As someone convinced more than ever of how pernicious postmodern thought is, that scares the hell out of me. Right wing postmodernism will ultimately prove as hostile to western values as the left wing variety has turned out to be. The left has spent the better part of a century becoming nakedly hostile to western values. If the right follows suit, those of us who actually care about western culture will find ourselves in a very bad place. If I've strayed from actually reviewing the book, it's only because this is the effect the work has. It will have you thinking long after you've put it down.
I can't recommend it highly enough. Read it and then convince others to do likewise. Mar 18, Jake Desyllas rated it it was amazing Shelves: Why did an anti-enlightenment, anti-reason movement called "postmodernism" develop in the mid 20th century? And why were all the leading theorists of postmodernism from the far left wing of politics?
Hicks presents a brilliant answer to these questions in a very clear and easy to read style. He argues that postmodernism emerged as a rhetorical strategy of committed socialists once the failure of socialism could no longer be ignored. Rather than change their views, many devoted socialists chose t Why did an anti-enlightenment, anti-reason movement called "postmodernism" develop in the mid 20th century? Rather than change their views, many devoted socialists chose to move the goalposts. Instead of acknowledging flaws in socialist theory, they rejected logical consistency itself.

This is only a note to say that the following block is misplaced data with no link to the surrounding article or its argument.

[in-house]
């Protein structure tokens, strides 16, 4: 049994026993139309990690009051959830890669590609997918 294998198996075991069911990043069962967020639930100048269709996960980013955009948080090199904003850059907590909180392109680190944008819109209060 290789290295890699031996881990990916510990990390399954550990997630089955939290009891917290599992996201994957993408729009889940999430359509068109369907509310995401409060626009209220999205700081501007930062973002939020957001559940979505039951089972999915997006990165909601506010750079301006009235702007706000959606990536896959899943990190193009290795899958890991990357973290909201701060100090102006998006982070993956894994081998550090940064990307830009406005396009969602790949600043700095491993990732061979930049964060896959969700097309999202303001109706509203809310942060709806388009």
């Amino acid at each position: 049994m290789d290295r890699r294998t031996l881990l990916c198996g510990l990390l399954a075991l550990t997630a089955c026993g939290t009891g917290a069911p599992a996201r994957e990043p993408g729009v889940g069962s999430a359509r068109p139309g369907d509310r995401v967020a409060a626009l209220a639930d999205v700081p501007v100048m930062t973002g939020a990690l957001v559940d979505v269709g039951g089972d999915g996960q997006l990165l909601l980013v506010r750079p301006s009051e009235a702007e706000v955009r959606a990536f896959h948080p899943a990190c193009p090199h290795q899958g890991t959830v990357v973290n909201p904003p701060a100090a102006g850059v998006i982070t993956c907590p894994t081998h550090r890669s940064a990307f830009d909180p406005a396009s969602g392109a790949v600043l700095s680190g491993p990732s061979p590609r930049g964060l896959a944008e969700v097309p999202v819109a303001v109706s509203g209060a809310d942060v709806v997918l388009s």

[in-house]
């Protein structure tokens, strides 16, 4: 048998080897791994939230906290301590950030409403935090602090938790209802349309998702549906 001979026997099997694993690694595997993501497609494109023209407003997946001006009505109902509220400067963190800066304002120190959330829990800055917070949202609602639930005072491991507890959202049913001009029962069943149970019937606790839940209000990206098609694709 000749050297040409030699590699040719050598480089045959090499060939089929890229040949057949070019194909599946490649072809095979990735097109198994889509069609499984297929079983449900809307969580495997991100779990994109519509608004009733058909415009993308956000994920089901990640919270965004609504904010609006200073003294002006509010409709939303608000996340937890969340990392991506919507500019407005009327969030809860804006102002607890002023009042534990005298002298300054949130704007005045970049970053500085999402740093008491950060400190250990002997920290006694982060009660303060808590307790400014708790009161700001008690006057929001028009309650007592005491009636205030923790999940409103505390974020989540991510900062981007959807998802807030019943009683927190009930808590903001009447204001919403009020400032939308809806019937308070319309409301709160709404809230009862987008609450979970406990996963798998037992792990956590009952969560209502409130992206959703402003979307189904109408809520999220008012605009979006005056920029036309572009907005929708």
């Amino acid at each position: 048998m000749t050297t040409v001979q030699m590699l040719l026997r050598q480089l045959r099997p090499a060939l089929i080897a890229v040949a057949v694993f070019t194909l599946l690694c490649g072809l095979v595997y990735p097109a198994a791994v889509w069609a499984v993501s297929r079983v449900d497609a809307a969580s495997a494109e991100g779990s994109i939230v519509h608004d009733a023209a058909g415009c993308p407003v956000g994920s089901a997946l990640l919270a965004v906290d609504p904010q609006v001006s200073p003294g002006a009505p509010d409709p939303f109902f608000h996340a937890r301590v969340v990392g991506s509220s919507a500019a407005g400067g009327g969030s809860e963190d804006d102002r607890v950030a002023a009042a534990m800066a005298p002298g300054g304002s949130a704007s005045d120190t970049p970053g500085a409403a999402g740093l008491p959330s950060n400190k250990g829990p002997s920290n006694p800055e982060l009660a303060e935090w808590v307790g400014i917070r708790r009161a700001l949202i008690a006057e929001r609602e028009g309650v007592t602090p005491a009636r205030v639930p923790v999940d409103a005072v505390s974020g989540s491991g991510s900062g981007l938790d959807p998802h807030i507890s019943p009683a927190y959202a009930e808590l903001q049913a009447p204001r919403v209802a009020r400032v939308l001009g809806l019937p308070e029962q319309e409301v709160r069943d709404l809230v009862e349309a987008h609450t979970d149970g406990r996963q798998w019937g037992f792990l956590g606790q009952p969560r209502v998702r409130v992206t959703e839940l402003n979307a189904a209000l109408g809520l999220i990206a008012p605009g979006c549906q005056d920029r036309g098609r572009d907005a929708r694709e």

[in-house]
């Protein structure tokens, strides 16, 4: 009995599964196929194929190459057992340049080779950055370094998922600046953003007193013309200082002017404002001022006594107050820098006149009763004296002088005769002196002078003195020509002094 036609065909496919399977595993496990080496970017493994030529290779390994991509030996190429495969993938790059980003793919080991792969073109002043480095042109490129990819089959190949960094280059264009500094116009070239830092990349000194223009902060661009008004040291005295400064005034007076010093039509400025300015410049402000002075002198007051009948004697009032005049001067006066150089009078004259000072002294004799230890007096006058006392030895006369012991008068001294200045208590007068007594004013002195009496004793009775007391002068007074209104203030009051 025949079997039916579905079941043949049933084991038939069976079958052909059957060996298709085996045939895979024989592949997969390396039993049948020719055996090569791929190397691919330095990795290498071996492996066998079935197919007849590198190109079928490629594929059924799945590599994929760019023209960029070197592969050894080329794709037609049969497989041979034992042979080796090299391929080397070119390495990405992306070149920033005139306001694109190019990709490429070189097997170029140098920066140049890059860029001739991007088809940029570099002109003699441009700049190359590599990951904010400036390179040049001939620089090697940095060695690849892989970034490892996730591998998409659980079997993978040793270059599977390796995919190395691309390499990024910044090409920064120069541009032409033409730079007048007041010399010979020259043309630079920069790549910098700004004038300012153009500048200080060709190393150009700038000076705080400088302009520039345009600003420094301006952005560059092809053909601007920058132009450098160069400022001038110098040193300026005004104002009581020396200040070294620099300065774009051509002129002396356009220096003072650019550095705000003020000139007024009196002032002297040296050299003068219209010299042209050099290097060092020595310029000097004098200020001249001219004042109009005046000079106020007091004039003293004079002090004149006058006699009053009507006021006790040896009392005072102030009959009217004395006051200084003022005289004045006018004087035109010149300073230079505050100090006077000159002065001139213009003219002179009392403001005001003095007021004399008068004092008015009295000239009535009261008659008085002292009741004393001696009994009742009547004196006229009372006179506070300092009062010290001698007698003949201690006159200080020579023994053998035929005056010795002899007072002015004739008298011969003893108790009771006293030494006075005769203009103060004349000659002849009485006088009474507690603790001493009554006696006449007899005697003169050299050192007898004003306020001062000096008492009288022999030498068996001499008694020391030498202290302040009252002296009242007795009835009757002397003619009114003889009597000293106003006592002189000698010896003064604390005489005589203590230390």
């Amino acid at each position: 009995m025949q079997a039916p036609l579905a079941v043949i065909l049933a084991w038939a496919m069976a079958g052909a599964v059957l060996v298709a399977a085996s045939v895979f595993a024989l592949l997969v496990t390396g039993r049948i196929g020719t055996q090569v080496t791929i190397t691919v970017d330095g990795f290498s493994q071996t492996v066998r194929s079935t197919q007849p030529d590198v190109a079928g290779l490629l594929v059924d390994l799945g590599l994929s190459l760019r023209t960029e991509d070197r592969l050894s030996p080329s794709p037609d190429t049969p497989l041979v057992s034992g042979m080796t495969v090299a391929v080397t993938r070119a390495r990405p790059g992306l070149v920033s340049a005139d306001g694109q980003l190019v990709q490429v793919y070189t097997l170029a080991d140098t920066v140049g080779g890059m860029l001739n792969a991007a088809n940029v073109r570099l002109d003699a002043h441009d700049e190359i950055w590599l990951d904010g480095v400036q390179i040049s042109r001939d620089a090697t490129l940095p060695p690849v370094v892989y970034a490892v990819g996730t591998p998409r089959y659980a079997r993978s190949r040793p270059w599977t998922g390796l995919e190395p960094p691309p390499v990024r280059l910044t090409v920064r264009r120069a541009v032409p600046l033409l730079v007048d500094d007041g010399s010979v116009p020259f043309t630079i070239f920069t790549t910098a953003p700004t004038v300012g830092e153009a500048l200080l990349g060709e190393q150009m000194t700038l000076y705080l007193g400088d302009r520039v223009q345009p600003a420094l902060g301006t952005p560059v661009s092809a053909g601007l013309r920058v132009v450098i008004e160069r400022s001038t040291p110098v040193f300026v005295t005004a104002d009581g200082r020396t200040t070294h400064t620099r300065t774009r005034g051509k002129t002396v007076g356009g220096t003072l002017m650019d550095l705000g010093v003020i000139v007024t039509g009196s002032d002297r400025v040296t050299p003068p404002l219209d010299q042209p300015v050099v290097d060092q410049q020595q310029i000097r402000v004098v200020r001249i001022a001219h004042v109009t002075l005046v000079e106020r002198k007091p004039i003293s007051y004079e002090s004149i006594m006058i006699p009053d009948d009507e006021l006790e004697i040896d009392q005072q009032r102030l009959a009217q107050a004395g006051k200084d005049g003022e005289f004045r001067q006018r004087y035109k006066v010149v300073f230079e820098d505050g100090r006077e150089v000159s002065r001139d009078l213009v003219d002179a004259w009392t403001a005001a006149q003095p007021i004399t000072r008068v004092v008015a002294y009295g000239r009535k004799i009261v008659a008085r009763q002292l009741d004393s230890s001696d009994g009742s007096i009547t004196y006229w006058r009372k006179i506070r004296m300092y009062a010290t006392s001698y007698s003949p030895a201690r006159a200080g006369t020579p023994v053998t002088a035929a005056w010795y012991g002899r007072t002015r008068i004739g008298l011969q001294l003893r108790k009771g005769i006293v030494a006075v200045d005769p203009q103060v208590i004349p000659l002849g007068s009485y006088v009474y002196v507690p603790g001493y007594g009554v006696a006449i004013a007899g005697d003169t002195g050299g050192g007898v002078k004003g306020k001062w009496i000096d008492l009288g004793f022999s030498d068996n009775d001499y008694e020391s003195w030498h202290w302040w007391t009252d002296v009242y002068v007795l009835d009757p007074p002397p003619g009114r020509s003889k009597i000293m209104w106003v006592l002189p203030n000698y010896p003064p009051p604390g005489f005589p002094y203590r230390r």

Instead of acknowledging that socialist countries failed to raise living standards whereas capitalist economies did, they changed the critique of capitalism to be all about relative inequality. The result is postmodernism: Postmodernism is a mess of contradictions, but Hicks' analysis makes sense of it. Also, you can get both the book and audiobook free on his website! A fascinating thesis, with two surprising claims. First that postmodernism's abandonment of reason is the endpoint of a line of philosophy that begins with Kant, who in Hick's account was the first to denigrate reason.